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NMS focuses on health for people and the ocean

Many program goals and accomplishments for the National Marine Sanctuary of American Samoa (NMSAS) were mentioned during the 2nd media coffee chat held at the Tauese P.F. Sunia Ocean Center Thursday morning.


One of the biggest events planned for this year is the “Healthy Ocean/Healthy People Day” scheduled to take place on Thursday, May 29.


NMSAS Education, Outreach, and Community Coordinator Apulu Veronika Molio’o Mortenson describes the event as “a big thing,” adding that it will definitely be a day of celebration.


Individuals from the local kickboxing and wrestling scene will be present that day to talk about healthy living and demonstrate different exercise routines. Presentations on nutrition and health will also be made by representatives from the LBJ Hospital and local martial artists.


Different stations will be set up in the parking lot for various fitness activities and the festivities will conclude with a combined fitness class.


Apulu leads the twice-weekly Tae Bo sessions held in the Ocean Center parking lot and during “Healthy Ocean/Healthy People Day,” six people—already selected from the Tae Bo list of participants—will be profiled and recognized for their successes and transformations.


According to Apulu, those in the selected group have each lost between 50-70 pounds and one guy lost over 100 pounds as a result of taking part in Tae Bo and eating right. “These folks have shed a significant number of pounds and they deserve to be recognized for their commitment,” she said.


In addition, two people - aside from the six who will be profiled — have been selected to undergo certification for cross-fit training which will be funded by the NMSAS.


“We feel this would only help our program, by adding a bit of flavor to fitness,” Apulu said.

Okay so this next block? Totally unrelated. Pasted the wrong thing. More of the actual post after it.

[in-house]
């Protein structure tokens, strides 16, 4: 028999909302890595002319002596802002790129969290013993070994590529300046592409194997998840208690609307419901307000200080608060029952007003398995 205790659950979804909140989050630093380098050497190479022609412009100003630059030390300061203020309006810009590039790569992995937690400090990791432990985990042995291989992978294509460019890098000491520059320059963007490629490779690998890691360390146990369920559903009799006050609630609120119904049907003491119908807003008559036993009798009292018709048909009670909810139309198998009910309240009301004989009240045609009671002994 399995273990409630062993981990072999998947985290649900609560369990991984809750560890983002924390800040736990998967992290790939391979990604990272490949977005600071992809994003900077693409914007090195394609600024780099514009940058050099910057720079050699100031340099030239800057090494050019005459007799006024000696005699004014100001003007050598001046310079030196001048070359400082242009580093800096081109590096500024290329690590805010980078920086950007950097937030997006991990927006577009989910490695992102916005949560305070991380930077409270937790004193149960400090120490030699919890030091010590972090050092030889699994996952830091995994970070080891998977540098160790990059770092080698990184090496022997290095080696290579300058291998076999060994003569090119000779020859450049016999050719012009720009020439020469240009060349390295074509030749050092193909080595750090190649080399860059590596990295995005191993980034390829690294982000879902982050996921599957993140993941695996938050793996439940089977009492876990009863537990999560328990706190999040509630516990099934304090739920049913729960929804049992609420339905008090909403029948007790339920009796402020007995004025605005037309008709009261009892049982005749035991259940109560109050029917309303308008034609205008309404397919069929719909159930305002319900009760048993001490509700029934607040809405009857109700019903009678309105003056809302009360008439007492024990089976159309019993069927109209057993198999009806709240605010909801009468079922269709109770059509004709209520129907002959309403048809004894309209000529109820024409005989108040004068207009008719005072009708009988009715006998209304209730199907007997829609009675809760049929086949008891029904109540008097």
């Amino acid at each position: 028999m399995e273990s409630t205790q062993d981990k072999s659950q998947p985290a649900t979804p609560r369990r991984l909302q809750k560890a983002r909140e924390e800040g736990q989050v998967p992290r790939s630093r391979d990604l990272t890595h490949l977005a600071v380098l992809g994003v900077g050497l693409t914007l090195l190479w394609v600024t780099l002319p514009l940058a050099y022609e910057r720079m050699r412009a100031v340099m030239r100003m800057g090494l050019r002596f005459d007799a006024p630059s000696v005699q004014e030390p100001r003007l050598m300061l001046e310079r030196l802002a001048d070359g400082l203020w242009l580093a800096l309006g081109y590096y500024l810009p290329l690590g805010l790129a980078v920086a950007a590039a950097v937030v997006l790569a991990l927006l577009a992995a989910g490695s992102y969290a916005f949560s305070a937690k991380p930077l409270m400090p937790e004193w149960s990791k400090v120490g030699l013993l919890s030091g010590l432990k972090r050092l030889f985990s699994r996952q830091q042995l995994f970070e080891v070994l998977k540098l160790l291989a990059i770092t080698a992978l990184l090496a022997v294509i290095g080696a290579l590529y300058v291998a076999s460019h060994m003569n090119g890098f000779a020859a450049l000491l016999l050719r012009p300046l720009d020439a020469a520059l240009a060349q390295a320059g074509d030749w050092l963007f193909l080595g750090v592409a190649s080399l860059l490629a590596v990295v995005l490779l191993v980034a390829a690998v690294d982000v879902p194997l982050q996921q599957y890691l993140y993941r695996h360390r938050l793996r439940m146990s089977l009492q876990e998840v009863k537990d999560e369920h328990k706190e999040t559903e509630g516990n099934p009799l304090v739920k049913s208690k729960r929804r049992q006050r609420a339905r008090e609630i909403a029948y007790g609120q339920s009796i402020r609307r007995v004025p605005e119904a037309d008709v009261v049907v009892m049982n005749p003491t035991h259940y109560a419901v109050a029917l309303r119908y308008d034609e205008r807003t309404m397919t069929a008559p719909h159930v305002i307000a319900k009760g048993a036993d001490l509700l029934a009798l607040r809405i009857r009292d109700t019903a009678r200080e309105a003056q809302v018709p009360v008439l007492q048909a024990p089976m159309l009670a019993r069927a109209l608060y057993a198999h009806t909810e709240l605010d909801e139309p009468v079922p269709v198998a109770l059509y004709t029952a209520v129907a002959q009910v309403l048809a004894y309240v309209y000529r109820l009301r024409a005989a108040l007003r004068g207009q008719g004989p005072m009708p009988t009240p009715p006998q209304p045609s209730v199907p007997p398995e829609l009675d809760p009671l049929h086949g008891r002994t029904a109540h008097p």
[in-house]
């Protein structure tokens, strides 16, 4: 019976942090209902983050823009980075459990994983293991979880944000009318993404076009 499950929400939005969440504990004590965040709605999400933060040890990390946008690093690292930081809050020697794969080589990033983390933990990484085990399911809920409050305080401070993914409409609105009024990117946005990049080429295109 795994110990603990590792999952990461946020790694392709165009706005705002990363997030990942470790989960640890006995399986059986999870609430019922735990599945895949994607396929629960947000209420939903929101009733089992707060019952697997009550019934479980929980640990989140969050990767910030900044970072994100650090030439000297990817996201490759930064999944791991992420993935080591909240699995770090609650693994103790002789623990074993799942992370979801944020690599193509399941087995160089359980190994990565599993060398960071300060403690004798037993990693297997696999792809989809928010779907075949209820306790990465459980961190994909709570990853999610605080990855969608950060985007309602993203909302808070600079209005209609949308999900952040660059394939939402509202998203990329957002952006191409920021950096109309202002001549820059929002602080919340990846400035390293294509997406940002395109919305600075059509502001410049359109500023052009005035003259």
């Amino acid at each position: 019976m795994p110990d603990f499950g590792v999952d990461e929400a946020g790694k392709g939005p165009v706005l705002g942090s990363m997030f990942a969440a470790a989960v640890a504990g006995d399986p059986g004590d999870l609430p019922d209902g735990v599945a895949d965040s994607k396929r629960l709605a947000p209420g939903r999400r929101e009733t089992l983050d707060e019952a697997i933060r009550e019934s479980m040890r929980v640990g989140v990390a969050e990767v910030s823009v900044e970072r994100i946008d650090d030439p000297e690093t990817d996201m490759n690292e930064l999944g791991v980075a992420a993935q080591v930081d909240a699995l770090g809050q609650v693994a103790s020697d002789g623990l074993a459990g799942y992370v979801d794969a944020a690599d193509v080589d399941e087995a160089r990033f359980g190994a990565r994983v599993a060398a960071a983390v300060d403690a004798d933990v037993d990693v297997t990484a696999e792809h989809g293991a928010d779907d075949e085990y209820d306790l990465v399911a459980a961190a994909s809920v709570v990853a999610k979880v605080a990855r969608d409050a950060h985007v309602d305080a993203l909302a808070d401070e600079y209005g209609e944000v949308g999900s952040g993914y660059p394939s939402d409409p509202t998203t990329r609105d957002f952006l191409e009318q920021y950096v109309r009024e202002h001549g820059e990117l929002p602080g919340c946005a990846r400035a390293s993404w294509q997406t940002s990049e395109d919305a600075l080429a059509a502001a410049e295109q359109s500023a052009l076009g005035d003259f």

She explained that the Sanctuary Wellness Program, which was launched in May 2013, is their contribution in the fight to decrease the number of those who have been diagnosed with — and are at risk of falling victim to — non-communicable diseases like obesity, hypertension, and diabetes, which are all too common in the territory.


According to the NMSAS, the Tae Bo Fitness Program was launched to uphold healthy minds and bodies, while connecting the community with the importance of protecting special places encompassed within the sanctuary areas of American Samoa.


“This innovative program brings together resource protection and community needs through fitness in an area of the world that has some of the highest percentages of obesity, diabetes, and threats to natural resources.”


Apulu explained, “The Wellness Program is our way of addressing these health issues and the upcoming celebration will highlight our success stories.” She said that some people who started the program have reported dramatic changes in their health, as far as having more energy, feeling more vibrant, and seeing better results when they visit the hospital for medical check-ups.


Tae Bo sessions include an estimated 60 people from partner agencies and the general community. Every meeting, according to the NMSAS, “brings opportunities for alliances to protect sanctuary resources.”


Tae Bo sessions are free of charge and open to public participation.


More information on the Sanctuary Wellness Program can be obtained by calling the Tauese P.F. Sunia Ocean Center at 633-6500.